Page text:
Flake Expresses Optimism On DACA After Immigration Talks With Trump
Two members of Arizona’s congressional delegation — Sen. Jeff Flake and Rep. Martha McSally — participated in bipartisan immigration talks with President Donald Trump at the White House on Tuesday. Flake spoke after the meeting, expressing optimism.
“I think, frankly, we are closer to a deal than we were before this meeting," he said.
Flake has long sought greater protection for young immigrants through the Deferred Action for Childhood Arrivals program, known as DACA. An executive order issued by President Obama in 2012, DACA allowed certain undocumented immigrants who came to the country as minors to avoid deportation. But DACA was rescinded by President Trump in 2017.
Although the senator, who has repeatedly clashed with the president, said he had low expectations for the talks, he believes his goal of restoring DACA protections is now within reach.
"I thought it was, frankly, a better meeting than I expected," Flake said. "I went in with very low expectations. Whenever you have 22 people in a row, it's hard to negotiate."
He said the talks set up a framework for pursuing DACA legislation first, then comprehensive immigration reform later on. And he thinks that's a realistic approach, considering how complicated and time-consuming any comprehensive reform effort would be.
"I've always said I'm open to comprehensive reform, but we just can't do it before March 1," said Flake, referring to the month DACA protections are set to expire, putting thousands of young immigrants at risk of deportation.
Flake said the president outlined four things he wants the legislation to address: DACA, border security, chain migration, and the visa lottery. And he said Trump gave more details on his vision of what a border wall would entail.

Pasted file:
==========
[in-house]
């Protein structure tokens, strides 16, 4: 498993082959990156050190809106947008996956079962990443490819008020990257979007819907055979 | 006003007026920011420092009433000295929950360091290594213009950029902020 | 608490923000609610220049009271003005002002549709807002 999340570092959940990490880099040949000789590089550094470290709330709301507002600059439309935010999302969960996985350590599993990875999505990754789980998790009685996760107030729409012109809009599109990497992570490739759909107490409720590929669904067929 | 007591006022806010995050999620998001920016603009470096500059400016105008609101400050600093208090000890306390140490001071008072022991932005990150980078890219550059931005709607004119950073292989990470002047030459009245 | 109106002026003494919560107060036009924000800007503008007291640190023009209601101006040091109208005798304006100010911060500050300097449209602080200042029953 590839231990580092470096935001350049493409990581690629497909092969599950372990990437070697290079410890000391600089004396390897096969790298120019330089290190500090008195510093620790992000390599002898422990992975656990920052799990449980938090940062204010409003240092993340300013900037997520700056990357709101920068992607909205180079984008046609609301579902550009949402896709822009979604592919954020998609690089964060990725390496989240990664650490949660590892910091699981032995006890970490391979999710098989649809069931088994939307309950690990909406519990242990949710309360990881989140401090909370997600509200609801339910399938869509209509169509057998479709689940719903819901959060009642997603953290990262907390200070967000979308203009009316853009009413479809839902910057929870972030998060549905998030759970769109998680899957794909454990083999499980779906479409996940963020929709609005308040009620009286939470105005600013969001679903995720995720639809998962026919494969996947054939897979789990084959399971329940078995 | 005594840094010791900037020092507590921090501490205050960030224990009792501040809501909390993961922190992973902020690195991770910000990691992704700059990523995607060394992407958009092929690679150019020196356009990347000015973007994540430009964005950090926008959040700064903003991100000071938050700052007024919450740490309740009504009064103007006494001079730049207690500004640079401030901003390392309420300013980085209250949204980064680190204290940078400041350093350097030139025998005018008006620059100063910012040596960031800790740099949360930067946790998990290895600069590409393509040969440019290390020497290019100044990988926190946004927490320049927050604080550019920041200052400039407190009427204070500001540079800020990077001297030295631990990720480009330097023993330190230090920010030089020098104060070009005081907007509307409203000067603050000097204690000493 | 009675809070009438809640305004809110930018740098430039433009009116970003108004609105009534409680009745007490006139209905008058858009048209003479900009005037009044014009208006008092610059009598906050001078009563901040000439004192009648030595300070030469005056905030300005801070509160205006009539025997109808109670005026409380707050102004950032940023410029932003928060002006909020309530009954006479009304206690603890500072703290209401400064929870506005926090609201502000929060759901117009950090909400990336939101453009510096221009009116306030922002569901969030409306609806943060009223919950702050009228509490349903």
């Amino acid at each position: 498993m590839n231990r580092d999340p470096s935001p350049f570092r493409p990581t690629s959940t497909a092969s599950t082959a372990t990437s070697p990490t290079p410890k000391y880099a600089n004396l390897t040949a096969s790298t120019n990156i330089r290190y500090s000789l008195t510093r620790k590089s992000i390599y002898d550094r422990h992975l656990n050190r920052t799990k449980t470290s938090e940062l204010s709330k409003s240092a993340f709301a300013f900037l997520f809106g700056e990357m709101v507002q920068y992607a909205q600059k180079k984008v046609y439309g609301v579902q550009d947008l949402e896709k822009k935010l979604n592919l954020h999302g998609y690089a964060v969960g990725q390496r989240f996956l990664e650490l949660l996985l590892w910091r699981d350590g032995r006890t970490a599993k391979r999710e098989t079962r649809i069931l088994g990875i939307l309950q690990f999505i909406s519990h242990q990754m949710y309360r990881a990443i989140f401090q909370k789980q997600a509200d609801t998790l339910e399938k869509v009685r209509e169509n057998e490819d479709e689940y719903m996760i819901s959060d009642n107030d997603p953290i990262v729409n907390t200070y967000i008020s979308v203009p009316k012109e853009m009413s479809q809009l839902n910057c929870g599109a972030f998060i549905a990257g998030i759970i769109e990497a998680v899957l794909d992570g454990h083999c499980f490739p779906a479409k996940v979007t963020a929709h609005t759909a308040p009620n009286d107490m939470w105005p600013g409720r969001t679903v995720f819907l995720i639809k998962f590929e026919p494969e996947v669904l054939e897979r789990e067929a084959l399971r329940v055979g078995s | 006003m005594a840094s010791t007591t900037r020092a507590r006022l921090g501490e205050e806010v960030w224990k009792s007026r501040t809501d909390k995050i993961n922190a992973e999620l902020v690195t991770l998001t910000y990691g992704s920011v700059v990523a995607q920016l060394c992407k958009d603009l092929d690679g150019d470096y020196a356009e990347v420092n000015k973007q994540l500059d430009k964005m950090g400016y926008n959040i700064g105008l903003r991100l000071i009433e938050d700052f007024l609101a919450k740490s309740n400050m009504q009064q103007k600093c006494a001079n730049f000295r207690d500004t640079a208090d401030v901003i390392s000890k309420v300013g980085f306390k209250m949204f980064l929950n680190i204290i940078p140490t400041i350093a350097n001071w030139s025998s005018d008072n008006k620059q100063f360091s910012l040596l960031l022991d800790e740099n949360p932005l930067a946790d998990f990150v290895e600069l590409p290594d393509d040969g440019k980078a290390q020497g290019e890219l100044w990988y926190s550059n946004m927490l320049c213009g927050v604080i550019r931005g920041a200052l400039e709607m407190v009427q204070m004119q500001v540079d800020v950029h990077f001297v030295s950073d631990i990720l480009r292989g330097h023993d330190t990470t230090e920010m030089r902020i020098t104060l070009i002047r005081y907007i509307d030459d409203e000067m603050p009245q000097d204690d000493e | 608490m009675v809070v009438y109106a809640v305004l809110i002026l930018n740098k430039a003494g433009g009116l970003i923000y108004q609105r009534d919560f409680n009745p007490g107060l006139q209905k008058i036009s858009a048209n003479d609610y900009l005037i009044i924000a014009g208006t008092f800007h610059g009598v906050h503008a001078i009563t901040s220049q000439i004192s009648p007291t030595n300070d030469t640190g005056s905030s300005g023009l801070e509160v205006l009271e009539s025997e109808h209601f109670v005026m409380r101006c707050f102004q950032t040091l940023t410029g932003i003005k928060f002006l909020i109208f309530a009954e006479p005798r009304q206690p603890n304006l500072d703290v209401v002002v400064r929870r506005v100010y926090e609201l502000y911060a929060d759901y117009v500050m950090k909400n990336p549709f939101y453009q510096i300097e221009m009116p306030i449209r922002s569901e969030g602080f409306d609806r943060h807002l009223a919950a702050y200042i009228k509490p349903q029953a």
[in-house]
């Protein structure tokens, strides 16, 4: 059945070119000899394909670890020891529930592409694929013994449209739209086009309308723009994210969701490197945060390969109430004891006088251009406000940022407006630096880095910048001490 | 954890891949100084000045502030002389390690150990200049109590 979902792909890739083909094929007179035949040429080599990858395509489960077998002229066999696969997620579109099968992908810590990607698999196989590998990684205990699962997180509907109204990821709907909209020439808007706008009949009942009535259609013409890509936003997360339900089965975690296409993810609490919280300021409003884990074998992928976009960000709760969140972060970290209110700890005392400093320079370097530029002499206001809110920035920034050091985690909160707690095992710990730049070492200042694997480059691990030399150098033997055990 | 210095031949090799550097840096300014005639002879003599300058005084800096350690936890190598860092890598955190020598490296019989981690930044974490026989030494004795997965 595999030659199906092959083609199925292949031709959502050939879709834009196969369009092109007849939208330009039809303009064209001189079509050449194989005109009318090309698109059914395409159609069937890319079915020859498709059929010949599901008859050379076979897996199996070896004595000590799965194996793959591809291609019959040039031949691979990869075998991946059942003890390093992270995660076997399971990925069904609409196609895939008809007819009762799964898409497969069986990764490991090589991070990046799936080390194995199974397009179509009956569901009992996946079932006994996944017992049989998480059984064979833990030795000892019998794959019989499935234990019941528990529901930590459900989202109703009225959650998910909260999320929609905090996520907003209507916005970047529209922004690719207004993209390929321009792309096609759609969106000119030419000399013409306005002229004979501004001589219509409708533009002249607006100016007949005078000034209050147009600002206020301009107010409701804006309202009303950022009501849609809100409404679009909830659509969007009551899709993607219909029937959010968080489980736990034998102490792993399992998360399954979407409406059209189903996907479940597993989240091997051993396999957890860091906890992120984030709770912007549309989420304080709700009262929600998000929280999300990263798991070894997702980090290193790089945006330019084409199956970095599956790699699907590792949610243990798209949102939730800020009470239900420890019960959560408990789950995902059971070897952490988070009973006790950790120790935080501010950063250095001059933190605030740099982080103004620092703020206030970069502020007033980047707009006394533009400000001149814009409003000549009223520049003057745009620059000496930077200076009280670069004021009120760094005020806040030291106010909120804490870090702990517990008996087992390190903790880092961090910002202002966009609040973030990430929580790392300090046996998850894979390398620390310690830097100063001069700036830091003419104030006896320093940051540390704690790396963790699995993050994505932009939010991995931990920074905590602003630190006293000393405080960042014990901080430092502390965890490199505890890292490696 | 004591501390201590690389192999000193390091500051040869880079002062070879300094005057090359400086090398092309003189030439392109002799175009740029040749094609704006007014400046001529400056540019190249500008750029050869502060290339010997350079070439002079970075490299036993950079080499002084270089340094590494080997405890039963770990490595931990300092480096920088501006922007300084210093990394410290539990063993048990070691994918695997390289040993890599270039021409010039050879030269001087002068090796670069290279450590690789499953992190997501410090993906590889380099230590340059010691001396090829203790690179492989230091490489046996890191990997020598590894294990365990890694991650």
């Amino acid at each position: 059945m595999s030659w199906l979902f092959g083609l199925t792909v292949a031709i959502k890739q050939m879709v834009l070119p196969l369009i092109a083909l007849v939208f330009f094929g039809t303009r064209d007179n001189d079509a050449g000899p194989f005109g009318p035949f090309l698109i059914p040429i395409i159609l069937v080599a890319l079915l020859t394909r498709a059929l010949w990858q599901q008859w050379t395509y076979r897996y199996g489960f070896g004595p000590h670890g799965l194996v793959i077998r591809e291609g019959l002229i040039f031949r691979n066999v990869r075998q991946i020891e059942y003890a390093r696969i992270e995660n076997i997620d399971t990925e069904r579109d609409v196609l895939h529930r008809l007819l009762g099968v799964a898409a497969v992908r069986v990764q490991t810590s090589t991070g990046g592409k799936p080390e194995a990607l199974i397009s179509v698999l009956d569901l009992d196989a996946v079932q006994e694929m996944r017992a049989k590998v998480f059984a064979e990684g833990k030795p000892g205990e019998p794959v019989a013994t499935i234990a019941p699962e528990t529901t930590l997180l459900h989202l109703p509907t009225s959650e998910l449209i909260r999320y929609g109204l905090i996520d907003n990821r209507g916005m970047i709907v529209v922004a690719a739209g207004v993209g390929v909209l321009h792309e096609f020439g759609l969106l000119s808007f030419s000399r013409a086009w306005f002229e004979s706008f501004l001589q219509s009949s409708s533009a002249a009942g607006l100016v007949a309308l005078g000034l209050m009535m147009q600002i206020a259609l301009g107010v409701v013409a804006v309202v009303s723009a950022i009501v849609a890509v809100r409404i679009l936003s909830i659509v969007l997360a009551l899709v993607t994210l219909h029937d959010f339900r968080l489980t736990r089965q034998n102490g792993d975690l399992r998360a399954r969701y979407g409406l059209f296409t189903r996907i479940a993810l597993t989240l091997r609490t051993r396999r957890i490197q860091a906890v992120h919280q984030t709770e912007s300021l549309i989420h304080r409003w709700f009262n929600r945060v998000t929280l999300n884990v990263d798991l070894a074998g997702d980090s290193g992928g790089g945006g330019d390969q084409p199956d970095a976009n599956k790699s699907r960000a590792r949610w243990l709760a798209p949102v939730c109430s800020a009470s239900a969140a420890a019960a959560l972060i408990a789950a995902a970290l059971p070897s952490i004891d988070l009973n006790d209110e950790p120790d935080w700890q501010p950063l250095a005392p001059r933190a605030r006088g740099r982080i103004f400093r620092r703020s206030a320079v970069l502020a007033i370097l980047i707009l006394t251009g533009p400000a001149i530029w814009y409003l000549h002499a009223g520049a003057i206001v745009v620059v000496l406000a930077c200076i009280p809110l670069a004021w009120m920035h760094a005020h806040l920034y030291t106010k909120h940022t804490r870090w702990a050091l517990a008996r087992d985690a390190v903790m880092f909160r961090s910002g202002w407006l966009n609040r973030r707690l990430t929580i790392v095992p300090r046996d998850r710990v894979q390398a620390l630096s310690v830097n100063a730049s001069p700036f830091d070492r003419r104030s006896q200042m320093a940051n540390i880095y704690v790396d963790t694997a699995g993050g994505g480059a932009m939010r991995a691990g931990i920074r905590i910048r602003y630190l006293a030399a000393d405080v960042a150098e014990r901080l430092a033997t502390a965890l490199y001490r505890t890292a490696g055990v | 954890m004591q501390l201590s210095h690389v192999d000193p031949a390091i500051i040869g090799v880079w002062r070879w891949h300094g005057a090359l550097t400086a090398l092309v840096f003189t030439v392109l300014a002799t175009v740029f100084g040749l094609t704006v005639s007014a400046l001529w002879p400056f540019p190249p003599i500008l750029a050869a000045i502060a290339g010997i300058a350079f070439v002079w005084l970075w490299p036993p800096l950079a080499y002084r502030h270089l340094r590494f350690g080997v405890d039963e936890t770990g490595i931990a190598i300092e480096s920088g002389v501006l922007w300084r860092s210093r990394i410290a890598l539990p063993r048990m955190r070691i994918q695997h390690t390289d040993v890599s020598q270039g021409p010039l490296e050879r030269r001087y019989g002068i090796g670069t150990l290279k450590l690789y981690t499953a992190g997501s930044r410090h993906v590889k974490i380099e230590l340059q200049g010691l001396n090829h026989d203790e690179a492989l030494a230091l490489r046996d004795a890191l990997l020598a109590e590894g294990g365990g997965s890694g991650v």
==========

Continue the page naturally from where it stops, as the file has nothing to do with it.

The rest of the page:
"Another thing that was very effective and useful is that the president finally talked more about what he means when he talks about a wall," Flake said. "Now those of us who live in a border state understand that you can't have a 2,000-mile wall across the southern border. There are mountains and rivers that prevent it in certain places. Some places you just don't need it. Some places you do need barriers. And the president acknowledged that. And said we're not talking so much about a wall, as a fence."
Flake added: "So that's going to be helpful as well, if we're talking about border security in a way that doesn't gin up thoughts of a 2,000-mile opaque structure."
After the meeting, Flake was asked about the possibility of passing a version of the Dream Act. The Dream Act is legislation that has been introduced in Congress numerous times in various forms since 2001 but never passed. It would essentially cover the same people as DACA, but goes further in that it would create a path to citizenship.
"For those who want just a clean Dream Act, it's not going to happen," he said. "We've got to get 60 votes, meaning we've got to get votes on the Republican side and the Democratic side. And the agreement is going to be DACA and some border-security elements and a few other items. You know, we have tried for a long, long time to get DACA — or, I’m sorry – the Dream Act passed, or legislation to protect these kids, but until we combine it with something else, we simply won’t get the votes,
The bipartisan talks were scheduled to continue on Wednesday.